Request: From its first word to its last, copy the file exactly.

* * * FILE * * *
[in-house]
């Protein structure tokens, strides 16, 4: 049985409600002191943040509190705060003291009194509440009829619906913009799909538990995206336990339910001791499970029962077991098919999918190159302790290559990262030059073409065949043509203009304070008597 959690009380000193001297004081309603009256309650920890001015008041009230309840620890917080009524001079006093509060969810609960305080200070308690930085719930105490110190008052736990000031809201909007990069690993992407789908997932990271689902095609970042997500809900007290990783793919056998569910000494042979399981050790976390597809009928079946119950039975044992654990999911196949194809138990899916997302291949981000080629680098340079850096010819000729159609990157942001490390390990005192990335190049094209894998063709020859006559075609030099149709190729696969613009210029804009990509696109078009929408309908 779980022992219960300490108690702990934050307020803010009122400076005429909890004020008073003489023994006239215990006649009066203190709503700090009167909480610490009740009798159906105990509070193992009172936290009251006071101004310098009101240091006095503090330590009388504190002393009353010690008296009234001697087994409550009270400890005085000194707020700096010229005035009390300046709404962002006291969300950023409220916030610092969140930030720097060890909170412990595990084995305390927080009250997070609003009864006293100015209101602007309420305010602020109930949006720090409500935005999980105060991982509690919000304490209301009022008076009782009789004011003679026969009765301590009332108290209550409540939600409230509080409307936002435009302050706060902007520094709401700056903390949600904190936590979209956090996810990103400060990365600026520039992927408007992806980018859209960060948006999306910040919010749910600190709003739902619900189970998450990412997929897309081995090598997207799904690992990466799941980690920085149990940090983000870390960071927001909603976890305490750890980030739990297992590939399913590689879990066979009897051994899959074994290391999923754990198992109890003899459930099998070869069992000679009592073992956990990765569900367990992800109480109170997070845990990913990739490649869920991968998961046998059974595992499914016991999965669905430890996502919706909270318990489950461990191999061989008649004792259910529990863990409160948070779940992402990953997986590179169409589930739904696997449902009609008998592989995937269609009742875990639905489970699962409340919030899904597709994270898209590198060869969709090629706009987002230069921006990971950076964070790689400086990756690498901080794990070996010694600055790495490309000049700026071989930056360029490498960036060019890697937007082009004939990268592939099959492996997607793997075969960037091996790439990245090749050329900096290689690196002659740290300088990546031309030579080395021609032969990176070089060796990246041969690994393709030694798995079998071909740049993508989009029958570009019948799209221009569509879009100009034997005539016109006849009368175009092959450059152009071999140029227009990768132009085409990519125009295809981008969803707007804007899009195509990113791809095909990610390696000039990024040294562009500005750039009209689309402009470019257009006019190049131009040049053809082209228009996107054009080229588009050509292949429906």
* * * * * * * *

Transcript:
[in-house]
């Protein structure tokens, strides 16, 4: 049985409600002191943040509190705060003291009194509440009829619906913009799909538990995206336990339910001791499970029962077991098919999918190159302790290559990262030059073409065949043509203009304070008597 959690009380000193001297004081309603009256309650920890001015008041009230309840620890917080009524001079006093509060969810609960305080200070308690930085719930105490110190008052736990000031809201909007990069690993992407789908997932990271689902095609970042997500809900007290990783793919056998569910000494042979399981050790976390597809009928079946119950039975044992654990999911196949194809138990899916997302291949981000080629680098340079850096010819000729159609990157942001490390390990005192990335190049094209894998063709020859006559075609030099149709190729696969613009210029804009990509696109078009929408309908 779980022992219960300490108690702990934050307020803010009122400076005429909890004020008073003489023994006239215990006649009066203190709503700090009167909480610490009740009798159906105990509070193992009172936290009251006071101004310098009101240091006095503090330590009388504190002393009353010690008296009234001697087994409550009270400890005085000194707020700096010229005035009390300046709404962002006291969300950023409220916030610092969140930030720097060890909170412990595990084995305390927080009250997070609003009864006293100015209101602007309420305010602020109930949006720090409500935005999980105060991982509690919000304490209301009022008076009782009789004011003679026969009765301590009332108290209550409540939600409230509080409307936002435009302050706060902007520094709401700056903390949600904190936590979209956090996810990103400060990365600026520039992927408007992806980018859209960060948006999306910040919010749910600190709003739902619900189970998450990412997929897309081995090598997207799904690992990466799941980690920085149990940090983000870390960071927001909603976890305490750890980030739990297992590939399913590689879990066979009897051994899959074994290391999923754990198992109890003899459930099998070869069992000679009592073992956990990765569900367990992800109480109170997070845990990913990739490649869920991968998961046998059974595992499914016991999965669905430890996502919706909270318990489950461990191999061989008649004792259910529990863990409160948070779940992402990953997986590179169409589930739904696997449902009609008998592989995937269609009742875990639905489970699962409340919030899904597709994270898209590198060869969709090629706009987002230069921006990971950076964070790689400086990756690498901080794990070996010694600055790495490309000049700026071989930056360029490498960036060019890697937007082009004939990268592939099959492996997607793997075969960037091996790439990245090749050329900096290689690196002659740290300088990546031309030579080395021609032969990176070089060796990246041969690994393709030694798995079998071909740049993508989009029958570009019948799209221009569509879009100009034997005539016109006849009368175009092959450059152009071999140029227009990768132009085409990519125009295809981008969803707007804007899009195509990113791809095909990610390696000039990024040294562009500005750039009209689309402009470019257009006019190049131009040049053809082209228009996107054009080229588009050509292949429906």